Buying Recycled Products is Good for Everything

Reduce, reuse, and recycle is a mantra heard time and time again. Yet, not everyone follows it (remember that they are in that order for a reason: reduce what you consume in the first place, then reuse what you can, and recycle the rest). It can be easy though. When you do buy stuff (remember that you should try not to buy things – reduce) buy recycled because there are a ton of reasons from energy consumption to sending a message. Over at Grist they compiled a compendium of reasons to buy recycled.

Still, I’d encourage you to continue buying the 100-percent recycled stuff if you can — for foil as well as any other product — for so many reasons. Recycled content saves natural resources, so we can mine fewer metals, cut down fewer trees, and tap less petroleum. It uses less energy to produce, sometimes dramatically so; recycled aluminum can be whipped up with 95 percent less power than virgin aluminum. Recycled material slashes pollution and saves water, too. And let’s not forget it prevents our consumer castoffs from languishing away in a landfill.

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Effective Nonviolent Resistance Against Tyranny

Using violence to fight violence isn’t the best approach, instead nonviolent resistance can be used effectively (and less ironically). In this TED talk Jamila Raqib explores what are the best forms of resistance to oppressive entities through nonviolence and how to think about nonviolent resistance. She uses her life experience and connects to the complex research based approach used.

We’re not going to end violence by telling people that it’s morally wrong, says Jamila Raqib, executive director of the Albert Einstein Institution. Instead, we must find alternative ways to conduct conflict that are equally powerful and effective. Raqib promotes nonviolent resistance to people living under tyranny — and there’s a lot more to it than street protests. She shares encouraging examples of creative strategies that have led to change around the world and a message of hope for a future without armed conflict. “The greatest hope for humanity lies not in condemning violence but in making violence obsolete,” Raqib says.

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Using Snow to Cool Buildings in Summer

During winter snow is cleared from the roads and put into massive piles to melt when warmer weather returns. This might seem simple enough, but it’s a big challenge dealing with the snow because of the sheer volume in colder climates like Canada. Researchers in British Columbia are proposing that the snow gets taken to special facilities that can benefit from all that snow – for cooling buildings during the summer.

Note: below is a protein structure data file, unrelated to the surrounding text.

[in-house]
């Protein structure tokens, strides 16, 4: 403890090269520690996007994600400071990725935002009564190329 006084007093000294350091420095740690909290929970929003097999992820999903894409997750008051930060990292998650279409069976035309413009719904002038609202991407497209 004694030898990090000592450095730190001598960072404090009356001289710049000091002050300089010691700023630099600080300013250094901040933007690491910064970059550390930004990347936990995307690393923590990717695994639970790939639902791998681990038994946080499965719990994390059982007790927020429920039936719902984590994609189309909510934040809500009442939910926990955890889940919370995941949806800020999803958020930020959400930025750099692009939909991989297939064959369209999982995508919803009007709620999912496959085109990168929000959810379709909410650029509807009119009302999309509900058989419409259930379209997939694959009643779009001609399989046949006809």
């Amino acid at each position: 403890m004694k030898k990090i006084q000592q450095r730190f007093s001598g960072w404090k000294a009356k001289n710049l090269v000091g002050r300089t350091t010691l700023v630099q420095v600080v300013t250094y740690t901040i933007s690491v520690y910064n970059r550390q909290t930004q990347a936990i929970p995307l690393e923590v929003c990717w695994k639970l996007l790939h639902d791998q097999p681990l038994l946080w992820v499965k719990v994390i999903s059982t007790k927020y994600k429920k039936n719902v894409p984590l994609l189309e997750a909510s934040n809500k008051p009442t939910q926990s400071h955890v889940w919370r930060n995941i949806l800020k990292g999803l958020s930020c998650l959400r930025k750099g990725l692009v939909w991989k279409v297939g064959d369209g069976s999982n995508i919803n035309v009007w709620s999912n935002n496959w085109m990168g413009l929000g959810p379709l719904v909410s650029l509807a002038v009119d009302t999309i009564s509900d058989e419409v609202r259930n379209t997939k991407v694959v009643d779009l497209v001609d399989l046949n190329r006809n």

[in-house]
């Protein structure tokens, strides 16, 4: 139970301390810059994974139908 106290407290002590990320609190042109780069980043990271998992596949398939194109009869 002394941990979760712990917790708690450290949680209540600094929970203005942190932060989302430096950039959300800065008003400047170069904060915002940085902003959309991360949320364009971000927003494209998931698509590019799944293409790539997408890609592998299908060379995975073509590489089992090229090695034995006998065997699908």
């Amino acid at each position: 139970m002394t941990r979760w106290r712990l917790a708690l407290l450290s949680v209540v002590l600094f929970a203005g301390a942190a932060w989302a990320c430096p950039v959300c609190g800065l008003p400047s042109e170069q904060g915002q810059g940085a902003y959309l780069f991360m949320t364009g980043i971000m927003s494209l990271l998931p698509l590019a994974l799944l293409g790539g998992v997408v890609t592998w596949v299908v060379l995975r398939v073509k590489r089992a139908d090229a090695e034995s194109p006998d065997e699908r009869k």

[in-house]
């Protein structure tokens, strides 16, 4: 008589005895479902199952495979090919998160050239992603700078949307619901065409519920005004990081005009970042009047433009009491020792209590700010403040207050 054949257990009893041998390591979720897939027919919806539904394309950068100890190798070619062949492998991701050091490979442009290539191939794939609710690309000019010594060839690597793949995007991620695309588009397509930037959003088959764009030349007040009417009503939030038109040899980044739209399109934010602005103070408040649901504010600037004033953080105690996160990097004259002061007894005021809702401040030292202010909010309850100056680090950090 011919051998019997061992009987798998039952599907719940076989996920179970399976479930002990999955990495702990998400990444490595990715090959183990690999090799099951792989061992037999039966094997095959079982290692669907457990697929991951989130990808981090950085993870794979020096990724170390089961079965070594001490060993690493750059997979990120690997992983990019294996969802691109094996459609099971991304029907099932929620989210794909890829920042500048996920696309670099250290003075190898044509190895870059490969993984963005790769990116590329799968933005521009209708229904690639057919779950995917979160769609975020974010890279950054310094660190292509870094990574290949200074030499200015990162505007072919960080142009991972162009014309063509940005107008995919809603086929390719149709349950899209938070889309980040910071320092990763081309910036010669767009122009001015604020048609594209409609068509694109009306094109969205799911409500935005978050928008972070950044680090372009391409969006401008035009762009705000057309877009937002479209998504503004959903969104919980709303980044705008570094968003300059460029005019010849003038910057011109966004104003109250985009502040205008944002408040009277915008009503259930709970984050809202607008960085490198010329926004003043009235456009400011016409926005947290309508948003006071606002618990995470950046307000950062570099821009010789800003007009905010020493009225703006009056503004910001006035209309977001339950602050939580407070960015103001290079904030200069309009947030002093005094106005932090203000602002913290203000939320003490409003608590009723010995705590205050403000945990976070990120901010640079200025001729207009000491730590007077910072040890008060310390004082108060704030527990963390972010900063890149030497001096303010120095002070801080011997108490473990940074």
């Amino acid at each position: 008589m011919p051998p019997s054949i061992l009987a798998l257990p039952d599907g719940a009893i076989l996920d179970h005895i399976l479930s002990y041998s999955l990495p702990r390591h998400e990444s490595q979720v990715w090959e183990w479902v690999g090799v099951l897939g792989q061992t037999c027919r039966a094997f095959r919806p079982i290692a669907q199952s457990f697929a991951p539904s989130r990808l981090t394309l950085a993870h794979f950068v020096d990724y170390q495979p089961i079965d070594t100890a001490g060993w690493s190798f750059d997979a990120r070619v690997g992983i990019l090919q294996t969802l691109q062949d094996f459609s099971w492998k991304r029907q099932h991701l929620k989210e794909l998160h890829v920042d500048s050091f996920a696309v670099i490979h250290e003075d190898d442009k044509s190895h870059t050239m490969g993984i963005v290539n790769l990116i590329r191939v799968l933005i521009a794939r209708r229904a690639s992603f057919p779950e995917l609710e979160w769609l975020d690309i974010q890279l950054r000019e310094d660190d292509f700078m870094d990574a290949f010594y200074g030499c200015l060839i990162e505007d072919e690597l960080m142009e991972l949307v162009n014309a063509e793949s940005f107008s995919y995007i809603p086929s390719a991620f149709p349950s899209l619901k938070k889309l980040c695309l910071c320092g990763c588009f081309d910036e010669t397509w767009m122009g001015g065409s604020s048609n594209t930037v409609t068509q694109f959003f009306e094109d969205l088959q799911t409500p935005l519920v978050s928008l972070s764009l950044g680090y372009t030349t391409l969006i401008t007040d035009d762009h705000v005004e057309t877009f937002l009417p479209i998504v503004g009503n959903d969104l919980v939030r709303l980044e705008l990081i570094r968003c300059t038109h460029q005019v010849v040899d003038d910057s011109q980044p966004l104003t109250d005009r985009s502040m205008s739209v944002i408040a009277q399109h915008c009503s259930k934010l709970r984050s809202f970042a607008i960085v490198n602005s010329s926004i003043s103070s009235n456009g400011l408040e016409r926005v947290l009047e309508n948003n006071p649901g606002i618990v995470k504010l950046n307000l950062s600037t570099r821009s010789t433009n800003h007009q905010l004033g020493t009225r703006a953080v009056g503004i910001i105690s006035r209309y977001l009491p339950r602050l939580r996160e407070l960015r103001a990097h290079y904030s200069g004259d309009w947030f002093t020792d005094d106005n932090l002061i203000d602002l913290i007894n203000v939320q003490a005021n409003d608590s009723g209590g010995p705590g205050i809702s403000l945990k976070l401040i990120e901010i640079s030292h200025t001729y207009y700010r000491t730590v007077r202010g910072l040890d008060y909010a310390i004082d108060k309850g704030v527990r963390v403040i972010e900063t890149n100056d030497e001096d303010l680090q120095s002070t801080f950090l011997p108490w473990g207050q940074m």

It’s like a return of the once very profitable ice king.

Snow cooling technology is currently used several other countries, including Sweden, where a 60,000 cubic-metre pile of stored winter snow is used to cool the Sundsvall Hospital during the summer.

Hewage and his colleagues determined that in Canada, it would take about a playground’s worth of snow to cool a neighbourhood of 200 to 300 homes for the summer. In the winter, the snow could be compacted and used as a skating rink, he said.

With current energy prices, the system is more economically feasible in Ontario, where rates are high. B.C. has an abundant supply of cheap hydro power.

“But, of course, the environment has a price, too. So if you consider all of the aspects — environment, economic and also the social dimensions — I believe this is a good technology for Canada,” Hewage said.

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Conscientiousness Can Lead to Corporate Success

The corporate working world is a tough place and ti’s often assumed that the heartless will have the most success.The myth that that one needs to be like a character from Wall St. in order to advance on the corporate ladder is too common. Instead, you should be conscious of those around you and practice good ol’ empathy. As always it pays in more than one way to consider and respect the needs of people around you.

In fact, psychologists have even suggested that conscientiousness is the single most important factor that will help a person to score a job because conscientious people not only achieve more, but deal with setbacks more effectively. “Highly conscientious employees do a series of things better than the rest of us,” University of Illinois psychologist Brent Roberts told  Inc. “Even if there is a failure, they’re going to have a plan to deal with that failure.”

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